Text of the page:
# Music: Broken Symmetry, Geometry, and Complexity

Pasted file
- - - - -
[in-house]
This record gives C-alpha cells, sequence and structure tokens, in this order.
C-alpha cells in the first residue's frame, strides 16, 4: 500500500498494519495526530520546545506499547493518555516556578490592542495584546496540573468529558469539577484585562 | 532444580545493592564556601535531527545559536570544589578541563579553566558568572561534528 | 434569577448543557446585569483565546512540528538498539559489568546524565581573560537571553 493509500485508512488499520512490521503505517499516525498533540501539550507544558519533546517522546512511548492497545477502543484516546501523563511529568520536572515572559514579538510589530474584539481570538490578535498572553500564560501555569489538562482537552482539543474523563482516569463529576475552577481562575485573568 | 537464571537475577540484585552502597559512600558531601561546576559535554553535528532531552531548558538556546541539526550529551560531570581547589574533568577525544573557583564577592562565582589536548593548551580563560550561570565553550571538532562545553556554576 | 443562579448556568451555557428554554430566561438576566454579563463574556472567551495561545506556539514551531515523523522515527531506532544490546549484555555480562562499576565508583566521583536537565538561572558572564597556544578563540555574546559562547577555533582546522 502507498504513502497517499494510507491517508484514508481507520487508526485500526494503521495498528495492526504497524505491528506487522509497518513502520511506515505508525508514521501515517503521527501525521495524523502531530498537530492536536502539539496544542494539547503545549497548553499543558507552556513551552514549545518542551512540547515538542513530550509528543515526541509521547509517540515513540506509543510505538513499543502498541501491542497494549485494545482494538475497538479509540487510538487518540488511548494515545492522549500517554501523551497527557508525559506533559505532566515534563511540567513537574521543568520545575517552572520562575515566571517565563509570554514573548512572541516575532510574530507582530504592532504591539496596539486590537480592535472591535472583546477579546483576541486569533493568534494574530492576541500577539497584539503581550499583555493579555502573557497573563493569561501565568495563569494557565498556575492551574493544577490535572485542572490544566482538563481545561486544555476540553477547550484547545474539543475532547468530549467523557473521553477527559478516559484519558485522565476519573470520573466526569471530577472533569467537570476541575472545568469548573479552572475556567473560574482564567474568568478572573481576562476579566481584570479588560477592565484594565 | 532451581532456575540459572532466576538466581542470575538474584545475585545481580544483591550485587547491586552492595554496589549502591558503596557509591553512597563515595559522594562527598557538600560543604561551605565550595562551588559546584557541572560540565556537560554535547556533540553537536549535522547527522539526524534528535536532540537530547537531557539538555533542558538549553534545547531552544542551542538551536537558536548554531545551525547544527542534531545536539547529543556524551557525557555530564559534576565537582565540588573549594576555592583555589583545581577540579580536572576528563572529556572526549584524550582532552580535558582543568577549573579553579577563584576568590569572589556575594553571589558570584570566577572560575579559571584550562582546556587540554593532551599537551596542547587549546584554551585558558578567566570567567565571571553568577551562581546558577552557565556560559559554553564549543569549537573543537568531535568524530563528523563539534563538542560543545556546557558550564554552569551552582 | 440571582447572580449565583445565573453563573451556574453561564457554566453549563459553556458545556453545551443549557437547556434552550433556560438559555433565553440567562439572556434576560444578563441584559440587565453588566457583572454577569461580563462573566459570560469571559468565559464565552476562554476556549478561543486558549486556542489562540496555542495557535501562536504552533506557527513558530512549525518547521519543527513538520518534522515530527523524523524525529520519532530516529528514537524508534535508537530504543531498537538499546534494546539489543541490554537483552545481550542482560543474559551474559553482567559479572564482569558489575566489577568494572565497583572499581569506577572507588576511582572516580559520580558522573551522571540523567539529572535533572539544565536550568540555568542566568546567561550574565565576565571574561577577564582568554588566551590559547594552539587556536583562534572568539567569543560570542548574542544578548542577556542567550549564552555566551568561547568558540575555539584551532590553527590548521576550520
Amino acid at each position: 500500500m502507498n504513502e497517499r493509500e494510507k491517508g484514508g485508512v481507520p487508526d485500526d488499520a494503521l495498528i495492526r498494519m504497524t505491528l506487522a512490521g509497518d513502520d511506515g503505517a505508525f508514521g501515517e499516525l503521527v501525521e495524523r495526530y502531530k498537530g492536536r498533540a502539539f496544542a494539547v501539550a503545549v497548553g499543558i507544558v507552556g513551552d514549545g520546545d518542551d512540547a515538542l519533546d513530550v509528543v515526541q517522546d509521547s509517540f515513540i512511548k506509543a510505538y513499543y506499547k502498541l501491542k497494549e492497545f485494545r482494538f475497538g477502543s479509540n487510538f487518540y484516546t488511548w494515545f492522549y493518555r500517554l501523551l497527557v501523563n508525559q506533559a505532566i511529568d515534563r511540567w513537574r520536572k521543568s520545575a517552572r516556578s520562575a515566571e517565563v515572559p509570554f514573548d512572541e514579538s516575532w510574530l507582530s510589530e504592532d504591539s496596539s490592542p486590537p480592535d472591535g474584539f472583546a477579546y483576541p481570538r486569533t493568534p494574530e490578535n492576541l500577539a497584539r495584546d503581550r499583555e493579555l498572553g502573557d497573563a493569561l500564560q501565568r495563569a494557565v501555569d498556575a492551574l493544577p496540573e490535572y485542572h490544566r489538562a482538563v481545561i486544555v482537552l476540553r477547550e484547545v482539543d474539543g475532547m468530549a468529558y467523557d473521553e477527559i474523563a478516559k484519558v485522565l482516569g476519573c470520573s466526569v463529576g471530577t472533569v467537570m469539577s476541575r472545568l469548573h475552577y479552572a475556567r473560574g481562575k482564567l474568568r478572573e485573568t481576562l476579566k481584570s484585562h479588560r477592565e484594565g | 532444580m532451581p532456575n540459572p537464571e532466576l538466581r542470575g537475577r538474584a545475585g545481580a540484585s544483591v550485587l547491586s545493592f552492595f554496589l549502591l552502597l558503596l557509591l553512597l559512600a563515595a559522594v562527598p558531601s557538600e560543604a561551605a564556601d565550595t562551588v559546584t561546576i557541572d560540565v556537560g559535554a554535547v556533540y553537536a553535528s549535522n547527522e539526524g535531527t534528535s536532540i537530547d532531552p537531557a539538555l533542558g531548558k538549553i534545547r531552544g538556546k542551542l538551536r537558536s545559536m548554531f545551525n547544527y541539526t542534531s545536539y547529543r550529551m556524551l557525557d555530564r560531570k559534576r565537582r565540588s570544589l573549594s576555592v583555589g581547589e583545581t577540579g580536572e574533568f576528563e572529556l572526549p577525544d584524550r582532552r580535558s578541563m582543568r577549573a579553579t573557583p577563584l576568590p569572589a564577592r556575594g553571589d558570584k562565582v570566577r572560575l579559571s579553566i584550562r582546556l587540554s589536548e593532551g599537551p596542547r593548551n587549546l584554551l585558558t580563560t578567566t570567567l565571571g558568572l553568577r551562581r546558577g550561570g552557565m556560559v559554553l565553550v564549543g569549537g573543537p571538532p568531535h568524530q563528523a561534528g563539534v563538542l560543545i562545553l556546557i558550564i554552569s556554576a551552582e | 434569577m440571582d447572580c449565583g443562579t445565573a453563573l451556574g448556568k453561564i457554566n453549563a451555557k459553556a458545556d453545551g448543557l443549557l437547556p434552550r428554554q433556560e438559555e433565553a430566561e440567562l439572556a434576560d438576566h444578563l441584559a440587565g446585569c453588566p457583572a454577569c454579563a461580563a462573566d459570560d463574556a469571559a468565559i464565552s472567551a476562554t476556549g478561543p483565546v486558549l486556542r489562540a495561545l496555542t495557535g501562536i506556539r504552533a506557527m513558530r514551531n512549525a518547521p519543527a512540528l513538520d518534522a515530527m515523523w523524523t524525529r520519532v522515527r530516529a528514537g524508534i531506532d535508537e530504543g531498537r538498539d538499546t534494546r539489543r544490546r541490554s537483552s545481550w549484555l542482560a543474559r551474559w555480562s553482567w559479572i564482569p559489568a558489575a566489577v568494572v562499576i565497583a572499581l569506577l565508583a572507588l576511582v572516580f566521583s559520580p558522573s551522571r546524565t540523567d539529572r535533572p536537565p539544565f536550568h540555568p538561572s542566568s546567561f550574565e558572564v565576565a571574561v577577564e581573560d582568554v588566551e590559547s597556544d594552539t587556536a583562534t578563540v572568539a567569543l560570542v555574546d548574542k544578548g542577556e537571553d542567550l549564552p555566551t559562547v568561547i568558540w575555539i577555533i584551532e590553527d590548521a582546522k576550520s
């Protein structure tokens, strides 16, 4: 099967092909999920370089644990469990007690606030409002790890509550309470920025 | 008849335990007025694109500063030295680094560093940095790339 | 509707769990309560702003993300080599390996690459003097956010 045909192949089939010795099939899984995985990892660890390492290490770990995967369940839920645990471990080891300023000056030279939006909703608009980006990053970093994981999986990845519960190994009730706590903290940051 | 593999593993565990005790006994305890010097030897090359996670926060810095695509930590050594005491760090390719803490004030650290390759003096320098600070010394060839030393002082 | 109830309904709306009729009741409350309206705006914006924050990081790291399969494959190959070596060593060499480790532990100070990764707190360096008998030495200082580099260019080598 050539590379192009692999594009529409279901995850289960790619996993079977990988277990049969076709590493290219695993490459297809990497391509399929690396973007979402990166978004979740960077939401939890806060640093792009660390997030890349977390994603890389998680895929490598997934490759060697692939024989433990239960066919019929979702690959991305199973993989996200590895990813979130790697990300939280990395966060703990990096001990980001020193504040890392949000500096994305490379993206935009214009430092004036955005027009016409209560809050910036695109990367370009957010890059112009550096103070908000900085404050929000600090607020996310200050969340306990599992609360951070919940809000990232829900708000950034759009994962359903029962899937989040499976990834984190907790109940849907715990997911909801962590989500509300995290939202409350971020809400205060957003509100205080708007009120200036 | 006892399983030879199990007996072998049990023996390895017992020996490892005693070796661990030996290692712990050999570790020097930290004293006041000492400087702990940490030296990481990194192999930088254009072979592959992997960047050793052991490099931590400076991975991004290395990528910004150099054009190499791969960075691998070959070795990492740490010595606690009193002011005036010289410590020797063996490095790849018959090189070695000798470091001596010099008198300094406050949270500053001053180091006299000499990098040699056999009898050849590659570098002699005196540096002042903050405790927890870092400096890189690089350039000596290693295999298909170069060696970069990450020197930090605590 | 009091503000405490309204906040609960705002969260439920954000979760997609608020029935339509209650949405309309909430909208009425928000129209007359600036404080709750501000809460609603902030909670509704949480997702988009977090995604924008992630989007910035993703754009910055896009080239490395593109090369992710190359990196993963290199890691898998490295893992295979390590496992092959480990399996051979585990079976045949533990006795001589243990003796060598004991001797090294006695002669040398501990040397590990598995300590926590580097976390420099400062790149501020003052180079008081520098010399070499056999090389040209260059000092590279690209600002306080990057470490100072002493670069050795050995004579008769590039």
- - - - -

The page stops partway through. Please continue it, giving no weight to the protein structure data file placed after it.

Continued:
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<ul><li><p>Music: Broken Symmetry,Geometry, and ComplexityGary W. Don, Karyn K. Muir, Gordon B. Volk, James S. Walker</p><p>The relation between mathematics andmusic has a long and rich history, in-cluding: Pythagorean harmonic theory,fundamentals and overtones, frequencyand pitch, and mathematical group the-</p><p>ory in musical scores [7, 47, 56, 15]. This articleis part of a special issue on the theme of math-ematics, creativity, and the arts. We shall exploresome of the ways that mathematics can aid increativity and understanding artistic expressionin the realm of the musical arts. In particular, wehope to provide some intriguing new insights onsuch questions as:</p><p> Does Louis Armstrongs voice sound like histrumpet?</p><p> What do Ludwig van Beethoven, Ben-ny Goodman, and Jimi Hendrix have incommon?</p><p> How does the brain fool us sometimeswhen listening to music? And how havecomposers used such illusions?</p><p> How can mathematics help us create newmusic?</p><p>Gary W. Don is professor of music at the Universityof Wisconsin-Eau Claire. His email address is dongw@uwec.edu.</p><p>Karyn K. Muir is a mathematics major at the State Uni-versity of New York at Geneseo. Her email address iskkm5@geneseo.edu.</p><p>Gordon B. Volk is a mathematics major at the Universi-ty of Wisconsin-Eau Claire. His email address is volkgb@uwec.edu.</p><p>James S. Walker is professor of mathematics at the Uni-versity of Wisconsin-Eau Claire. His email address iswalkerjs@uwec.edu.</p><p> Melody contains both pitch and rhythm. Isit possible to objectively describe their con-nection?</p><p> Is it possible to objectively describe the com-plexity of musical rhythm?</p><p>In discussing these and other questions, we shalloutline the mathematical methods we use andprovide some illustrative examples from a widevariety of music.</p><p>The paper is organized as follows. We first sum-marize the mathematical method of Gabor trans-forms (also known as short-time Fourier trans-forms, or spectrograms). This summary empha-sizes the use of a discrete Gabor frame to performthe analysis. The section that follows illustratesthe value of spectrograms in providing objec-tive descriptions of musical performance and thegeometric time-frequency structure of recordedmusical sound. Our examples cover a wide rangeof musical genres and interpretation styles, in-cluding: Pavarotti singing an aria by Puccini [17],the 1982 Atlanta Symphony Orchestra recordingof Coplands Appalachian Spring symphony [5],the 1950 Louis Armstrong recording of La Vie enRose [64], the 1970 rock music introduction toLayla by Duane Allman and Eric Clapton [63], the1968 Beatles song Blackbird [11], and the Re-naissance motet, Non vos relinquam orphanos,by William Byrd [8]. We then discuss signal syn-thesis using dual Gabor frames, and illustratehow this synthesis can be used for processingrecorded sound and creating new music. Then weturn to the method of continuous wavelet trans-forms and show how they can be used togetherwith spectrograms for two applications: (1) zoom-ing in on spectrograms to provide more detailedviews and (2) producing objective time-frequency</p><p>30 Notices of the AMS Volume 57, Number 1</p></li><li><p>portraits of melody and rhythm. The musical il-lustrations for these two applications are from a1983 Aldo Ciccolini performance of Erik SatiesGymnopdie I [81] and a 1961 Dave Brubeck jazzrecording Unsquare Dance [94]. We conclude thepaper with a quantitative, objective descriptionof the complexity of rhythmic styles, combiningideas from music and information theory.</p><p>Discrete Gabor Transforms: SignalAnalysisWe briefly review the widely employed method ofGabor transforms [53], also known as short-timeFourier transforms, or spectrograms, or sono-grams.The firstcomprehensive effort inemployingspectrograms in musical analysis was Robert Co-gans masterpiece, New Images of Musical Sound[27] a book thatstilldeservesclose study. A morerecent contribution is [62]. In [37, 38], Drfler de-scribes the fundamental mathematical aspects ofusing Gabor transforms for musical analysis. Othersources for theory and applications of short-timeFourier transforms include [3, 76, 19, 83, 65].Thereis also considerable mathematical background in[50, 51, 55], with musical applications in [40]. Us-ing sonograms or spectrograms for analyzing themusic of birdsong is described in [61, 80, 67]. Thetheory of Gabor transforms is discussed in com-plete detail in [50, 51, 55] from the standpoint offunction space theory. Our focus here, however,will be on its discrete aspects, as we are going tobe processing digital recordings.</p><p>The sound signals that we analyze are all dig-ital, hence discrete, so we assume that a soundsignal has the form {f (tk)}, for uniformly spacedvalues tk = kt in a finite interval [0, T]. A Gabortransform of f , with window functionw , is definedas follows. First, multiply {f (tk)} by a sequence ofshifted window functions {w(tk")}M"=0, produc-ing time-localized subsignals, {f (tk)w(tk")}M"=0.Uniformly spaced time values, {" = tj"}M"=0, areused for the shifts (j being a positive integergreater than 1). The windows {w(tk ")}M"=0 areall compactly supported and overlap each other;see Figure 1. The value of M is determined bythe minimum number of windows needed to cover[0, T], as illustrated in Figure 1(b). Second, becausew is compactly supported, we treat each subsignal{f (tk)w(tk ")} as a finite sequence and applyan FFT F to it. This yields the Gabor transform of{f (tk)}:(1) {F{f (tk)w(tk ")}}M"=0.We shall describe (1) more explicitly in a moment(see Remark 1 below). For now, note that becausethe values tk belong to the finite interval [0, T],we always extend our signal values beyond theintervals endpoints by appending zeros; hencethe full supports of all windows are included.</p><p>(a) (b) (c)</p><p>Figure 1. (a) Signal. (b) Succession of windowfunctions. (c) Signal multiplied by middlewindow in (b); an FFT can now be applied tothis windowed signal.</p><p>The Gabor transform that we employ uses aBlackman window defined by</p><p>w(t) =</p><p>0.42+ 0.5 cos(2t/) +0.08 cos(4t/) for |t| /2</p><p>0 for |t| > /2for a positive parameter equaling the widthof the window where the FFT is performed. InFigure 1(b) we show a succession of these Black-man windows. Further background on why we useBlackman windows can be found in [20].</p><p>The efficacy of these Gabor transforms is shownby how well they produce time-frequency portraitsthat accord well with our auditory perception,which is described in the vast literature on Ga-bor transforms that we briefly summarized above.In this paper we shall provide many additionalexamples illustrating their efficacy.</p><p>Remark 1. To see how spectrograms display thefrequency content of recorded sound, it helps towrite the FFT F in (1) in a more explicit form.The FFT that we use is given, for even N, by thefollowing mapping of a sequence of real numbers{am}m=N/21m=N/2 :</p><p>(2) {am}F!!!!!!!!!!!!!!!!!!!!!!!!!!!!!!!!!</p><p>{A =</p><p>1N</p><p>N/21</p><p>m=N/2am e</p><p>i2m/N},</p><p>where is any integer. In applying F in (1), wemake use of the fact that each Blackman windoww(tk ") is centered on " = j"t and is 0 fortk outside of its support, which runs from tk =(j" N/2)t to tk = (j" + N/2)t and is 0 attk = (j"N/2)t . So, for a given windowing spec-ified by ", the FFT F in (2) is applied to the vector(am)</p><p>N/21m=N/2 defined by(</p><p>f (tk)w([k j"]t))j"+N/21k=j"N/2</p><p>.</p><p>In (2), the variable corresponds to frequenciesfor the discrete complex exponentials ei2m/N</p><p>used in defining the FFT F . For real-valued data,such as recorded sound, the FFT values A satisfythe symmetry condition A = A , where A isthe complex conjugate ofA . Hence, no significantinformation is gained with negative frequencies.Moreover, when the Gabor transform is displayed,the values of the Gabor transform are plotted as</p><p>January 2010 Notices of the AMS 31</p></li><li><p>squared magnitudes (we refer to such plots asspectrograms). There is perfect symmetry at and , so the negative frequency values are notdisplayed in the spectrograms.</p><p>Gabor FramesWhen we discuss audio synthesis, it will be im-portant to make use of the expression of Gabortransforms in terms of Gabor frames.An importantseminal paper in this field is [92]. A comprehensiveintroduction can be found in [48]. We introduceGabor frames here because they follow naturallyfrom combining (1) and (2). If you prefer to seemusical examples, then please skip ahead to thenext section and return here when we discusssignal synthesis.</p><p>Making use of the description of the vector (am)given at the end of Remark 1, we can express (1)as</p><p>(3)1N</p><p>k1</p><p>k=k0f (kt)w([k j"]t) ei2[kj"]/N.</p><p>In (1), the values k0 and k1 are the lower and upperlimits of k that are needed to extend the signalvalues beyond the endpoints of [0, T]. We havealso made use of the fact that w([k j"]t) = 0for k j" N/2 and for k j" +N/2.</p><p>We now define the functions G",(k) for =N/2, . . . ,N/2 1 and " = 0, . . . ,M as</p><p>(4) G",(k) =1Nw([k j"]t) ei2[kj"]/N</p><p>and write C", for the Gabor transform values thatare computed by performing the computation in(3):</p><p>(5) C", =k1</p><p>k=k0f (tk)G",(k).</p><p>We have suppressed the dependence on j since itis a fixed value, specifying the amount of shiftingfor each successive window (via " = tj"). It isset in advance and does not change during theanalysis procedure using {G",}.</p><p>The significance of Equation (5) is that each Ga-bor transform value C", is expressed as an innerproduct with a vector</p><p>(G",(k)</p><p>). Hence, the entire</p><p>arsenal of linear algebra can be brought to bearon the problems of analyzing and synthesizingwith Gabor transforms. For instance, the vectors{G",} are a discrete frame. The theory of framesis a well-established part of function space theory,beginning with the work of Duffin and Schaefferon nonharmonic Fourier series [45, 99] throughapplications in wavelet theory [33, 18, 58] as wellas Gabor analysis [50, 51, 55, 24].</p><p>To relate our discrete Gabor frame to this bodyof standard frame theory, and to provide an ele-mentary condition for a discrete Gabor frame, we</p><p>require that the windows satisfy</p><p>(6) A M</p><p>"=0w2(tk ") B</p><p>for two positive constants A and B (the frameconstants). The constants A and B ensure numeri-cal stability, including preventing overflow duringanalysis and synthesis. The inequalities in (6)obviously hold for our Blackman windows whenthey are overlapping as shown in Figure 1(b). Us-ing (4) through (6), along with the Cauchy-Schwarzinequality, we obtain (for K := k1 k0 + 1):</p><p>(7)M,N/21</p><p>"=0,=N/2|C", |2 (KB) f2,</p><p>where f is the standard Euclidean norm: f2 =k1k=k0 |f (tk)|2. When we consider Gabor transform</p><p>synthesis later in the paper, we shall also find that</p><p>(8) (A/K) f2 M,N/21</p><p>"=0,=N/2|C", |2.</p><p>So we have (using B1 := A/K and B2 := KB):</p><p>(9) B1f2 M,N/21</p><p>"=0,=N/2|C",|2 B2f2 ,</p><p>a discrete version of standard analysis operatorbounds in function space theory. By analysis oper-ator, we mean the Gabor transform G defined by{f (tk)}</p><p>G!!!!!!!!!!!!!!!!! {C",}.</p><p>Remark 2. (1) It is not necessary to use a singlefixed window w to perform Gabor analysis. Forexample, one could use windows w"(tk ") foreach ", provided A </p><p>M"=0w</p><p>2" (tk ") B is</p><p>satisfied. Doing so allows for more flexibility inhandling rapid events like drum strikes [100],[37, Chap. 3], [39]. (2) The time values {tk} donot need to be evenly spaced (this is called non-uniform sampling) [50, 51]. An application usingnonuniform sampling is described in Example 12.</p><p>Musical Examples of Gabor AnalysisWe now discuss a number of examples of usingspectrograms to analyze recorded music. Our goalis to show how spectrograms can be used to pro-vide another dimension, a quantitative dimension,to understanding the artistry of some of the greatperformances in music. For each of the displayedspectrograms, you can view a video of the spec-trogram being traced out as the music plays bygoing to this webpage:</p><p>(10) http://www.uwec.edu/walkerjs/MBSGC/</p><p>Viewing these videos is a real aid to understand-ing how the spectrograms capture importantfeatures of the music. The website also providesan online bibliography and links to the software</p><p>32 Notices of the AMS Volume 57, Number 1</p><p>http://www.uwec.edu/walkerjs/MBSGC/</p></li><li><p>we used. Another site with advanced software fortime-frequency analysis is [69].</p><p>As we describe these examples, we shall brieflyindicate how they relate to the art of music and itscreation. While spectrograms are extremely use-ful for quantitative analysis of performanceandperformance itself is an act of artistic creationweshall also point out some ways in which spectro-grams can be of use in aiding the creative processof musical composition. When we finish discussingthese examples, we will summarize all of theseobservations on musical creativity.</p><p>Example 1 (Pavarottis vocals). Our first exampleis a spectrogram analysis of a 1990 recordingof the conclusion of Puccinis aria, Nessun Dor-ma, featuring a solo by Luciano Pavarotti [17].See Figure 2. This spectrogram shows the high-amplitude vibrato (oscillations of pitch) thatPavarotti achieves. Using the spectrogram, wecan measure quantitatively the amplitudes in thevibrato. This illustrates an interesting creativeapplication of spectrograms. Because they can bedisplayed in real time as the singer is performing,they can be used to help performers to analyzeand improve their vibrato, both in amplitude andsteadiness. One affordable package for real-timespectrogram display can be found at [1]. Noticealso that Pavarotti is able to alter the formantstructure (the selective amplification of differentfrequency bands) of the same word in the lyrics,which produces a clearly audible change in bright-ness (timbre) in the sound. Using spectrograms tostudy formants is usually the domain of linguis-tics [75]. But here we see that formantsthrougha real-time adaptation of selective frequency am-plification (selective resonance)play a role in themagnificent instrumentation that is possible withthe human voice.1</p><p>Example 2 (Contrasting choral and solo voicings).Our second example is another passage fromthe same recording of Nessun Dorma [17], con-taining a choral passage and the introduction ofPavarottis concluding solo. See Figure 3. We cansee in the spectrogram that there is a notablecontrast between the sinuous, blurred vibrato ofthe chorus in the beginning of the passage ver-sus the clearer vibrato of Pavarottis solo voice,which is centered on elongated, single pitches.The blurring of the vibrato of the chorus is dueto reverberation (persistent echoing). We candescribe this with the following model:</p><p>(11) f (tk) =J</p><p>j=0g([k jm]t)h(j),</p><p>1There is some speculation that the human vocal appa-ratus actually evolved first in order to sing, rather thanspeak [73].</p><p>Figure 2. Spectrogram from a recording ofNessun Dorma with Luciano Pavarotti.Pavarottis large-amplitude vibrato is clearlyvisible and measurable. The differingformants (selective amplification of differentfrequency bands) for different vocalizations ofthe lyrics (printed below the spectrogram) arealso clearly displayed. Pavarotti changes theformants for the first two vocalizations ofvincer, and this is clearly audible as a changeof brightnes...</p></li></ul>